Yay for Rain!

With Northern California experiencing the most rain we have had in 3 to 5 years (depending on who you ask), it seems a bit ironic that this post is about our new irrigation system that we installed this week.

 

We are VERY happy for the rain, even if it meant the island was closed today. With three years of drought, the winter rains we had been receiving was never adequate to fully saturate the dry soil, and while water catchment would be filled, there was a deficit of moisture in the ground each year.

 

All of the gardens are hand watered except for the pelargonium trough, the new lighthouse lawn and the toolshed terraces. The trough line was installed when the pelargoniums were planted in 2005, and we recognized the need to water the dry toolshed terraces last winter to keep the plants healthy and thriving.

 

This past summer, staff and volunteers spent the majority of working days hand watering the remaining gardens, and often, our efforts were still not quite enough. The plants got by on rationing our supply and when our tanks went dry we were lucky enough to still have access to the barged in fresh water.

 

We wanted to be proactive this year, and not only save ourselves time watering but use the water more efficiently by installing water emitters directly to the plants.

 

The rose terrace is supplied by one tap that is gravity fed from the holding tank at the summit of the island. The rose terrace itself is flat but there is enough pressure to meet our needs. Staff member, Karolina, designed the rose terrace to have 4 irrigation zones. Each zone, running by its self has enough water pressure to fully cover all of the plants in each zone.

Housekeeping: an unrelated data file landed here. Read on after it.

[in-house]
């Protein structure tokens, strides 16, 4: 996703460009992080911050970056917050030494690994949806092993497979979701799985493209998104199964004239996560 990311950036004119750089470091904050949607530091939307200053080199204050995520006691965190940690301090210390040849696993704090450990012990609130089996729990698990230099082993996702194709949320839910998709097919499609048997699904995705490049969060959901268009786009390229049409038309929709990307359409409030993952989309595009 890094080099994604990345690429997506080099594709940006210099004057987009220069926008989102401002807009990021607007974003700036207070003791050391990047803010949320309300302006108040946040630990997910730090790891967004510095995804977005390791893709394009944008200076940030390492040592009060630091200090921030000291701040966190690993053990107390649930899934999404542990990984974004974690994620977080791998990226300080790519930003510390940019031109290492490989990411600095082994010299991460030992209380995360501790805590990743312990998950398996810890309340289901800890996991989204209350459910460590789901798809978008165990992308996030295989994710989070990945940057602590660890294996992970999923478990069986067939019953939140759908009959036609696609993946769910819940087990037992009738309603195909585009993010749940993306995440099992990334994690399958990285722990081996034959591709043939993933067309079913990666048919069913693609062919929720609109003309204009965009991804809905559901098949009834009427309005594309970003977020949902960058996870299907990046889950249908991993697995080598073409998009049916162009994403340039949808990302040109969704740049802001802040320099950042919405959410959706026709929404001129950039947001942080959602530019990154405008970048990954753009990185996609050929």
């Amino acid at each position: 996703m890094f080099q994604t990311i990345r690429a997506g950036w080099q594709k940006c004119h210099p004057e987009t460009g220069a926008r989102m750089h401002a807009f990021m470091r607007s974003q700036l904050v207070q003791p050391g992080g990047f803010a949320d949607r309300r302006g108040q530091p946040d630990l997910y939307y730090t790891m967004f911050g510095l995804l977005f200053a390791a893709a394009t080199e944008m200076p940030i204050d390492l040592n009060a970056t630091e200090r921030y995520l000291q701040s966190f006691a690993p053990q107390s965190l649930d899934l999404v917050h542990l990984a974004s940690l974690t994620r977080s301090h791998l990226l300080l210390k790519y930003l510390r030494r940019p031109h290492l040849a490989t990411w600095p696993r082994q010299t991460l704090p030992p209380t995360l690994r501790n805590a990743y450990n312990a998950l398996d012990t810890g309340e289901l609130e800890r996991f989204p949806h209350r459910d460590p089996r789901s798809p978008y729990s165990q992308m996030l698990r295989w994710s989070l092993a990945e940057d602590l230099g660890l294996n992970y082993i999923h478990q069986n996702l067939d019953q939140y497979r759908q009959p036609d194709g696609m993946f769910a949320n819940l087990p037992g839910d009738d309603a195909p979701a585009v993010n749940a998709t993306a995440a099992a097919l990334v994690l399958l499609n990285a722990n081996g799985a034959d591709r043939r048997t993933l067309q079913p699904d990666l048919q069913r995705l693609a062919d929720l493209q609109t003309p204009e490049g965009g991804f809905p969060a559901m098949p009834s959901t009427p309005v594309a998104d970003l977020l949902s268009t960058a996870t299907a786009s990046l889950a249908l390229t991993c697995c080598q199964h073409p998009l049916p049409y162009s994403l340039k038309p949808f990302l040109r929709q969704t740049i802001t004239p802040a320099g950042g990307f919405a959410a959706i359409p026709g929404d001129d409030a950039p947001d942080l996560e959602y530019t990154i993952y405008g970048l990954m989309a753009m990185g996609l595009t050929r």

Karolina and Lynn connecting the main line to turn on/off valves for each zone. Photo by Shelagh Fritz

Karolina and Lynn connecting the main line to turn on/off valves for each zone. Photo by Shelagh Fritz

For each zone, we have a 1” pipe that will connect to our garden hose. Using shut off valves, we can select which zone we will water. Connected to the large pipe are the ¼” spaghetti tubing connecting a bubble emitter at the base of each plant. We can even adjust for future plantings by adding a spaghetti tube or by plugging a hole and removing the tube.

Spaghetti tubing connecting the bubbler to the main line. Photo by Shelagh Fritz

Spaghetti tubing connecting the bubbler to the main line. Photo by Shelagh Fritz

 

A pretty simple system for the do it yourself home gardener that will undoubtedly save time.

And we have water!

 

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